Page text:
In addition, 3.5 million children visit the emergency room with sports-related injuries annually. According to the Center of Disease Control and Prevention, over half of all sports injuries in children are preventable.
When we think of sports-related injuries, we typically think of team contact sports such as football or hockey. Yet every sport, both recreational and competitive, carries the potential for injury. From golf to swimming, cheerleading to biking, snowboarding to running, baseball to tennis, children and teens who are involved in sporting activities are at risk for both acute and chronic injuries. Even recreational activities such as roller skating or bouncing on the backyard trampoline can result in injury without proper safety measures.
Concussion - Concussions, a type of traumatic brain injury, are arguably one of the most dangerous sports-related injuries. The concussion rate among elementary and middle schoolers has been on the rise. Forty percent of concussions occur in children between the ages of 8 and 13. Interestingly, concussion risk is higher for girls. Approximately half of all head injuries in children under age 14 occur in bicycle accidents.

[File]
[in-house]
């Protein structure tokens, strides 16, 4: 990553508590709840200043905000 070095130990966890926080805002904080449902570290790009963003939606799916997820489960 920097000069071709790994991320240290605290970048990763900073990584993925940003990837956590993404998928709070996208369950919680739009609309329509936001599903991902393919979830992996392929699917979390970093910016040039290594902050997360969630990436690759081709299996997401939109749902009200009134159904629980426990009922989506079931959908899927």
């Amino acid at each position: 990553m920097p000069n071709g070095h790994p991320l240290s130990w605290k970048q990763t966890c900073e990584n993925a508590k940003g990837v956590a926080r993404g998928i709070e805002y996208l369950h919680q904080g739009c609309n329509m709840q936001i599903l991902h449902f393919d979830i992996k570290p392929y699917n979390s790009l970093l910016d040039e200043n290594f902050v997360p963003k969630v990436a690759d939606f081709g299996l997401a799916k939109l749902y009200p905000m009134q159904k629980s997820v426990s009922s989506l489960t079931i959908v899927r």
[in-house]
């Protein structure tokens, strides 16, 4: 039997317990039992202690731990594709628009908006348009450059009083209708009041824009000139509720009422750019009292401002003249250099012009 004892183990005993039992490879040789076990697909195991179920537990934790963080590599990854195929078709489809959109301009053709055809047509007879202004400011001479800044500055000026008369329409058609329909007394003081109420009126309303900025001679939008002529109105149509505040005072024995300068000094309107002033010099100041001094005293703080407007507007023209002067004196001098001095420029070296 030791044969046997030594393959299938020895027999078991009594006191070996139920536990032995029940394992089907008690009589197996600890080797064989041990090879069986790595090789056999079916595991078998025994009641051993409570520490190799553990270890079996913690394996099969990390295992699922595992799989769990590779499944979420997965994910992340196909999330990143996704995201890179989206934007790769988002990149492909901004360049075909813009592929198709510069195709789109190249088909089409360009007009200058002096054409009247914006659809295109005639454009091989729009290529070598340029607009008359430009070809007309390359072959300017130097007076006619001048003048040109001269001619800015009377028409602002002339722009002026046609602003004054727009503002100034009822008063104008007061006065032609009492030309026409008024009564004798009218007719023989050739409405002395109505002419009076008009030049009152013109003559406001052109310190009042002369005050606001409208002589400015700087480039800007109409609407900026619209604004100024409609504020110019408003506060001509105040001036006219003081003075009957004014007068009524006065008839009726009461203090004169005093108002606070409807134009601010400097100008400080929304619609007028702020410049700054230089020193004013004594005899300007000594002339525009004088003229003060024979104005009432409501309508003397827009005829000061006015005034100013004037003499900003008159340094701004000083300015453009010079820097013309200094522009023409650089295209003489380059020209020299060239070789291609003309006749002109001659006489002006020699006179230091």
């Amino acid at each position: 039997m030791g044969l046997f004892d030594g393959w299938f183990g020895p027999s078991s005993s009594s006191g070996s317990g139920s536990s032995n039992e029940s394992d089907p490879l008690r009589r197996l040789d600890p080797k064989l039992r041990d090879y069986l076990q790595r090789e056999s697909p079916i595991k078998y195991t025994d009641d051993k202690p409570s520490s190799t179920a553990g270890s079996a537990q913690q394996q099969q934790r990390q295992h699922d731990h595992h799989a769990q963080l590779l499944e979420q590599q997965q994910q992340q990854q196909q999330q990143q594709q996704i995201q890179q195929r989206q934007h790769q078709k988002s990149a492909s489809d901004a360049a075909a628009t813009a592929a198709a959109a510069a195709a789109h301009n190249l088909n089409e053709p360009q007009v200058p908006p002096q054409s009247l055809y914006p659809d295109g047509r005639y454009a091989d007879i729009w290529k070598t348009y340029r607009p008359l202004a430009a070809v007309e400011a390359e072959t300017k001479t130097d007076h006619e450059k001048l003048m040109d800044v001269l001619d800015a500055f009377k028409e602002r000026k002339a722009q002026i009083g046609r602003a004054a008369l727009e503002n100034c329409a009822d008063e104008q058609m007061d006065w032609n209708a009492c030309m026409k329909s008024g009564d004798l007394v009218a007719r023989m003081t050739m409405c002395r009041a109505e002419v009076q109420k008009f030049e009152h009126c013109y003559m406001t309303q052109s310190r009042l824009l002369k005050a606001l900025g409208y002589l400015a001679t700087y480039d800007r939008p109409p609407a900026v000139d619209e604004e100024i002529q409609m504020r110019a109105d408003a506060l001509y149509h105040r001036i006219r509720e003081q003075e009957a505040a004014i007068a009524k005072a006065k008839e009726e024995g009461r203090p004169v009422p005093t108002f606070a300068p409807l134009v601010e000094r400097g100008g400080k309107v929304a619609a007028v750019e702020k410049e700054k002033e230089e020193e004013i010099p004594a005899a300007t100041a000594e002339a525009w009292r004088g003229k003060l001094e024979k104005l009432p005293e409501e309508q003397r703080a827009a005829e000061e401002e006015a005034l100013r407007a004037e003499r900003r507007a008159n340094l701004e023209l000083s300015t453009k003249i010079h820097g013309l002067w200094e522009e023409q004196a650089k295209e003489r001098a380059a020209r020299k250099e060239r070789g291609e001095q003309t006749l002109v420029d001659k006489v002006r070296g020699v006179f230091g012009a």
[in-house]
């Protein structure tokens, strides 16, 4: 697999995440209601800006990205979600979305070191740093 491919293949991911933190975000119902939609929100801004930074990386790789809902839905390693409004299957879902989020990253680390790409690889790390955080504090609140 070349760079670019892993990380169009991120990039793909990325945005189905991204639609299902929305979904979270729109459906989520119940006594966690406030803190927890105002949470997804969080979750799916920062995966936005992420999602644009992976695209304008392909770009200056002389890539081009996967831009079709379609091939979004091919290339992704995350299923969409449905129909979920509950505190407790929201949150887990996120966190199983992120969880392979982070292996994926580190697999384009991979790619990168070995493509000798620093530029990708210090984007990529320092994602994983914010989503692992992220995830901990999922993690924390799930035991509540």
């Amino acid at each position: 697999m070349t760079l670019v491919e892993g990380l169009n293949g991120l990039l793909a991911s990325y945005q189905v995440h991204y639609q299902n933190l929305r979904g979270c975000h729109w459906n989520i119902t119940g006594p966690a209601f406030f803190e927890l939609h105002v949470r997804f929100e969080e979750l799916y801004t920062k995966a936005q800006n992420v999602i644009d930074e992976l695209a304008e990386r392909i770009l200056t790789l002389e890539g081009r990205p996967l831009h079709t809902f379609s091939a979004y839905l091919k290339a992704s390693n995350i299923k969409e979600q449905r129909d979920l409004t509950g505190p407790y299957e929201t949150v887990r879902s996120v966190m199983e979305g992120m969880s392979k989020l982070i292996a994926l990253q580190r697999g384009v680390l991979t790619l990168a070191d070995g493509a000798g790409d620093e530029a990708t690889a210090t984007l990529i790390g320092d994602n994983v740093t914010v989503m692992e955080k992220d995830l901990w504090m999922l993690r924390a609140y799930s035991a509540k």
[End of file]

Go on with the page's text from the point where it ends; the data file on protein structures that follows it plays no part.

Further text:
Acute injury - These injuries often result through collision in contact sports and can involve anything from a broken bone to a sprained ankle.
Overuse injury - These injuries occur when the same muscle group performs the same movement patterns day after day without much break. This puts a great strain on muscles, ligaments and tendons possibly resulting in strain, inflammation or stress fractures.
Dehydration and heat illness - Dehydration may lead to heat exhaustion and heat stroke, the most serious forms of heat illness. Children are more susceptible since they have more body surface area per pound of weight than adults.
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